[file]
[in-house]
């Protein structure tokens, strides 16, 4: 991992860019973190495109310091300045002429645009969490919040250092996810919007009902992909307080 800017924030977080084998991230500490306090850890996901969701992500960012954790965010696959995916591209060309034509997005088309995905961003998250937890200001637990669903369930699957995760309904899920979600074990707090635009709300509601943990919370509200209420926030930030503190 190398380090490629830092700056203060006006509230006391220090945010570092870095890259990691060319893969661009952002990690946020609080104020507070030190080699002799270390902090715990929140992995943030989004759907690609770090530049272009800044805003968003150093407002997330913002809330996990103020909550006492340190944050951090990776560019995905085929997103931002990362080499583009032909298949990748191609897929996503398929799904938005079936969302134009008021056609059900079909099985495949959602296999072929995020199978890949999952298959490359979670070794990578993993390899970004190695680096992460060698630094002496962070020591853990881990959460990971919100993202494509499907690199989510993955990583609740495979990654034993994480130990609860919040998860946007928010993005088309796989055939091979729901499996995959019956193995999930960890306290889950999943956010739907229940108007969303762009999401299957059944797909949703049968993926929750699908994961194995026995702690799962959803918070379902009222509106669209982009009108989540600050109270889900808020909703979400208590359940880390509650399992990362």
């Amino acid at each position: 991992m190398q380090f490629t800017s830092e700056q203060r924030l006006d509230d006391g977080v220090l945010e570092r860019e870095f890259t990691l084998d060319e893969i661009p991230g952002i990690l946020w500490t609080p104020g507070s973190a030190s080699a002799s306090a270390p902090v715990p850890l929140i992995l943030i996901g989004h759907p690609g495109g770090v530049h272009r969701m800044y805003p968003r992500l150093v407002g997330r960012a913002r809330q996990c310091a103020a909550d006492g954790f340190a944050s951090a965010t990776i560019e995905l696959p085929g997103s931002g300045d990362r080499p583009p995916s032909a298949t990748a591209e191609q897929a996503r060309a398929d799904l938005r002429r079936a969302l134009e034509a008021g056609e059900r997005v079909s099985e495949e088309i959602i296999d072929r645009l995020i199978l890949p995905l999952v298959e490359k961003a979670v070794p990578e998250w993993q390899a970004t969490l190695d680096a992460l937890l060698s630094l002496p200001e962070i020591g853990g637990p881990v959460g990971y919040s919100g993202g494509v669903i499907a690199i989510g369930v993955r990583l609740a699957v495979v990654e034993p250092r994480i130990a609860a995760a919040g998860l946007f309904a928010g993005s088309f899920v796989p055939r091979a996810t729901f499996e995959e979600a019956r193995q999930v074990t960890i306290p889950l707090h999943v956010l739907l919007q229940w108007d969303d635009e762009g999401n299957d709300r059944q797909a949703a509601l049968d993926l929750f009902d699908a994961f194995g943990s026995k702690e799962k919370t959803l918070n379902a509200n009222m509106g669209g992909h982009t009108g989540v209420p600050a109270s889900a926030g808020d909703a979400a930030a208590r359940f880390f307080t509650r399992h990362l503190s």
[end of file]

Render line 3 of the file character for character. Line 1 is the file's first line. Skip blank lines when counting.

């Amino acid at each position: 991992m190398q380090f490629t800017s830092e700056q203060r924030l006006d509230d006391g977080v220090l945010e570092r860019e870095f890259t990691l084998d060319e893969i661009p991230g952002i990690l946020w500490t609080p104020g507070s973190a030190s080699a002799s306090a270390p902090v715990p850890l929140i992995l943030i996901g989004h759907p690609g495109g770090v530049h272009r969701m800044y805003p968003r992500l150093v407002g997330r960012a913002r809330q996990c310091a103020a909550d006492g954790f340190a944050s951090a965010t990776i560019e995905l696959p085929g997103s931002g300045d990362r080499p583009p995916s032909a298949t990748a591209e191609q897929a996503r060309a398929d799904l938005r002429r079936a969302l134009e034509a008021g056609e059900r997005v079909s099985e495949e088309i959602i296999d072929r645009l995020i199978l890949p995905l999952v298959e490359k961003a979670v070794p990578e998250w993993q390899a970004t969490l190695d680096a992460l937890l060698s630094l002496p200001e962070i020591g853990g637990p881990v959460g990971y919040s919100g993202g494509v669903i499907a690199i989510g369930v993955r990583l609740a699957v495979v990654e034993p250092r994480i130990a609860a995760a919040g998860l946007f309904a928010g993005s088309f899920v796989p055939r091979a996810t729901f499996e995959e979600a019956r193995q999930v074990t960890i306290p889950l707090h999943v956010l739907l919007q229940w108007d969303d635009e762009g999401n299957d709300r059944q797909a949703a509601l049968d993926l929750f009902d699908a994961f194995g943990s026995k702690e799962k919370t959803l918070n379902a509200n009222m509106g669209g992909h982009t009108g989540v209420p600050a109270s889900a926030g808020d909703a979400a930030a208590r359940f880390f307080t509650r399992h990362l503190s």